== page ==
Saturday, December 1, 2012

Recognizing Special Education Day 12/2/12

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By Diane Forrest

A friend of mine's daughter recently found out she was pregnant.  The whole family was elated, she has two small boys, and is in her twenties.  Everything was wonderful until she received a call from her doctor.  The results showed that she had a 1 in 350 chance of having a child born with down's syndrome.  The family was crushed.  There was no history of Down's syndrome on either side of the families, and the mother was having a difficult time grasping this concept.
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I tried to calm her, explaining that those odds were too high to be concerned about, and the results were inconclusive until an ultrasound confirmed the diagnosis.  It is every parent's desire to have a healthy baby, but sometimes that is not the case, so I began to help her to prepare for the alternative.  As I began thinking about the possibility of a baby born with Down's Syndrome, I thought about all the great changes that have been made in that area.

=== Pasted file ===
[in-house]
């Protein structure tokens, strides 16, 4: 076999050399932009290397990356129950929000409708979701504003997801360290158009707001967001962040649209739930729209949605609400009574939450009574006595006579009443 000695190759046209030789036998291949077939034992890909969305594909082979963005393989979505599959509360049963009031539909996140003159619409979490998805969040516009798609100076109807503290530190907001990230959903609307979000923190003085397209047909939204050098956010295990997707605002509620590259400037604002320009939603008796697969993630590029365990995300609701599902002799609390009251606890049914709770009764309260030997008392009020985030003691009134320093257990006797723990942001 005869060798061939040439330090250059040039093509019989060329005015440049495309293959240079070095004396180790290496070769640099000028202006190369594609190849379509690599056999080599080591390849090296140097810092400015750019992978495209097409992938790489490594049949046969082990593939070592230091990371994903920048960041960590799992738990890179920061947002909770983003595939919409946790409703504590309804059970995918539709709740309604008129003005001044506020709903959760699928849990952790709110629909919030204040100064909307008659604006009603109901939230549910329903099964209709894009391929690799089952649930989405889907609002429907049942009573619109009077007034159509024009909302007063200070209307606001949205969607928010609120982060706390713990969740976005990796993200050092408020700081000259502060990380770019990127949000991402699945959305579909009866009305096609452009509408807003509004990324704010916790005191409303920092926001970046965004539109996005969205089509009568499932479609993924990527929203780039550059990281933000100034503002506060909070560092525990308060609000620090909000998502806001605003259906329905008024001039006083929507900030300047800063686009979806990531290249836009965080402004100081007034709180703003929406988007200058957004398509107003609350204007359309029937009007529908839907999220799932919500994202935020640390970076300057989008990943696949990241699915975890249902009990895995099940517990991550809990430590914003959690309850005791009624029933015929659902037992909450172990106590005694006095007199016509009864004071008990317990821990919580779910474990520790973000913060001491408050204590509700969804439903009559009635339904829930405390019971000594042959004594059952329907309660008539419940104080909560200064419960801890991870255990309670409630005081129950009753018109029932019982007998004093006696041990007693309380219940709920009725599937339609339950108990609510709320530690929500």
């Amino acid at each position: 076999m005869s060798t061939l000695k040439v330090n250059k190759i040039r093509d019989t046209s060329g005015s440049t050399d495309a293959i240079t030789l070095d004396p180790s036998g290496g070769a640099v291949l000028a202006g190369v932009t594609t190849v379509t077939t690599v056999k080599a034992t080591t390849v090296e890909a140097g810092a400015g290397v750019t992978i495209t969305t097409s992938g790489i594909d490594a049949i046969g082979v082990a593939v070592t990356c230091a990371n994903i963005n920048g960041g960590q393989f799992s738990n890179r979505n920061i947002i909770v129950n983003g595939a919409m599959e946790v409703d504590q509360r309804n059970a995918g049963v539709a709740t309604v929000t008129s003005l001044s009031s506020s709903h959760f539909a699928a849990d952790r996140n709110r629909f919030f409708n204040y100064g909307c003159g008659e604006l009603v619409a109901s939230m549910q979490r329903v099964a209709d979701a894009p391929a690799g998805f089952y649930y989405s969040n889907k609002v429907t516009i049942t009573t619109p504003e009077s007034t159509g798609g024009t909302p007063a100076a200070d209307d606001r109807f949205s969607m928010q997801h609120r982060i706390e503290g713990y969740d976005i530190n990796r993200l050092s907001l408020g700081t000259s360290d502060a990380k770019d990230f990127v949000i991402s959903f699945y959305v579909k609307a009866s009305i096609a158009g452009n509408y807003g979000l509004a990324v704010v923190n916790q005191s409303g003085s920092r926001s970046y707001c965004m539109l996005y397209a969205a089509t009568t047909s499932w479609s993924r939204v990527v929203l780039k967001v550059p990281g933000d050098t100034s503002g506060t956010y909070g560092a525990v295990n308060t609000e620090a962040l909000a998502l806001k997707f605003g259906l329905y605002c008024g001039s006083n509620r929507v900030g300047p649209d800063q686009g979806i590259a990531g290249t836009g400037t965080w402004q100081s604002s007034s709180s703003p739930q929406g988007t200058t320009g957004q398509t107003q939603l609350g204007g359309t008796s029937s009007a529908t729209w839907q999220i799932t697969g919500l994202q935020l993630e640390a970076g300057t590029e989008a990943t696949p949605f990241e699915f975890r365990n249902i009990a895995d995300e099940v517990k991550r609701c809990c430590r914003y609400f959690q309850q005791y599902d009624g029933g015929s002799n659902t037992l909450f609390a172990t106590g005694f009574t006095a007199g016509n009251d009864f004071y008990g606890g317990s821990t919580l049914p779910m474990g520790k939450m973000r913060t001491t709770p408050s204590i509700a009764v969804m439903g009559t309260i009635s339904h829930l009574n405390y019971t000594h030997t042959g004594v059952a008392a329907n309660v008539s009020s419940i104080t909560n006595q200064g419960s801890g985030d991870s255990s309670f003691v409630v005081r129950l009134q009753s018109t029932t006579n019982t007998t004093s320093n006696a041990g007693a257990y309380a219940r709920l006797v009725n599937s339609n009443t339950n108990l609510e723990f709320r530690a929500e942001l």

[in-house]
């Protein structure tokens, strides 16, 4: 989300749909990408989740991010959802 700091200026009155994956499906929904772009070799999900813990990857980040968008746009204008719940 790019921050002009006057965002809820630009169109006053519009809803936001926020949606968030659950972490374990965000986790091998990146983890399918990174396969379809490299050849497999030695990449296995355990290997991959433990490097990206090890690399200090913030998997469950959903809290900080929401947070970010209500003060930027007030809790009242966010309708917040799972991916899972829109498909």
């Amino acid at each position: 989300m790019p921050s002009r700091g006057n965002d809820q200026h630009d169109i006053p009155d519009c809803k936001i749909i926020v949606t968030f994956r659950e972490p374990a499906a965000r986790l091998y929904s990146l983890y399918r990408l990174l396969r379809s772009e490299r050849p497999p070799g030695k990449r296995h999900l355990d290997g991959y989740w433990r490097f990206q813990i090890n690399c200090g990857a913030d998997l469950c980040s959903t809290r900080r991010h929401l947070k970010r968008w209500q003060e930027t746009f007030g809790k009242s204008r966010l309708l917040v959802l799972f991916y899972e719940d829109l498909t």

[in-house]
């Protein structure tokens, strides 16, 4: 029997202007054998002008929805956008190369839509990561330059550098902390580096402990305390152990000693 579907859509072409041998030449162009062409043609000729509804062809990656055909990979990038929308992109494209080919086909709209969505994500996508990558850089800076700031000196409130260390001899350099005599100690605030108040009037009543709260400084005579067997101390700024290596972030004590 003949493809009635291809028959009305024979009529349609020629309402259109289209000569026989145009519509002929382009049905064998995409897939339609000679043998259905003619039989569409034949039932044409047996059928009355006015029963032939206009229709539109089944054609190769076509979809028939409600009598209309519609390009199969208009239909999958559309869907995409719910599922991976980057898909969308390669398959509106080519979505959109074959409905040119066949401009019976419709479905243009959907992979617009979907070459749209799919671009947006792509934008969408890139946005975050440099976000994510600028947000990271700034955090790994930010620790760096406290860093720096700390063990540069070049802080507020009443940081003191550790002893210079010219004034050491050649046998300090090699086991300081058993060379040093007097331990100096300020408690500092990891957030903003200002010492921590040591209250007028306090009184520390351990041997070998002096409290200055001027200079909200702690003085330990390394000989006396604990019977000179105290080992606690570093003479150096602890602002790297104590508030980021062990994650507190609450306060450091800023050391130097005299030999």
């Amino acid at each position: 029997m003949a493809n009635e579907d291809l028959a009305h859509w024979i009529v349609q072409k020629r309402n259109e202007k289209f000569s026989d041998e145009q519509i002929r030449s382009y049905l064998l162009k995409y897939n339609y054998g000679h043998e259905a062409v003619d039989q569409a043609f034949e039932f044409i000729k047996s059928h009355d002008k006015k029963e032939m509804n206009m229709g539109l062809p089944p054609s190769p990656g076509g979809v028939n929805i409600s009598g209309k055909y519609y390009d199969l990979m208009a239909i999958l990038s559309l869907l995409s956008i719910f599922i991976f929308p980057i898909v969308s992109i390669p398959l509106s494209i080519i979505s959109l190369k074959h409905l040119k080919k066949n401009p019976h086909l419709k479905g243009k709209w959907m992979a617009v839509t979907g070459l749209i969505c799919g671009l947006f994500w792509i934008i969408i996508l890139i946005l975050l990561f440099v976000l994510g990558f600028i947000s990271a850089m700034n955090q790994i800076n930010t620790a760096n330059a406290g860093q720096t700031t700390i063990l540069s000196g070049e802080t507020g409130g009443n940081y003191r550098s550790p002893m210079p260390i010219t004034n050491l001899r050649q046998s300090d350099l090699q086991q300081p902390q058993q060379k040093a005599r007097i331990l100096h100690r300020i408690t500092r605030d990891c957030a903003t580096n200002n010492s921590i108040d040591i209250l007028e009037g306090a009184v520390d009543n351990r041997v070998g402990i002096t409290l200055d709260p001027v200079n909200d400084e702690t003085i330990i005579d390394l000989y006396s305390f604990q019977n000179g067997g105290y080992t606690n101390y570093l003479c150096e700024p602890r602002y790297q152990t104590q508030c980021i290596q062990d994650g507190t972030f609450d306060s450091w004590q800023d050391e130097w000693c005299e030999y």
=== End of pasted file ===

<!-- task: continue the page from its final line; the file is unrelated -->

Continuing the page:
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Children born with Down's syndrome are now not being separated in schools or activities, but are being included in schools and provided special education training needs. On December 2, 1975, President Gerald Ford signed the Handicap Children's Act that would open doors for all Children to gain access to education.
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Today marks the 8th anniversary of Special Education Day.  We take the day to honor progress and celebrate students with disabilities--and their parents, teachers and schools. And, we dialogue and plan for the future for all students in our schools and for appropriate reforms.  To learn how you can help to celebrate this day, or ways to help children with special education needs in your community, visit this site:  http://www.specialeducationday.com/

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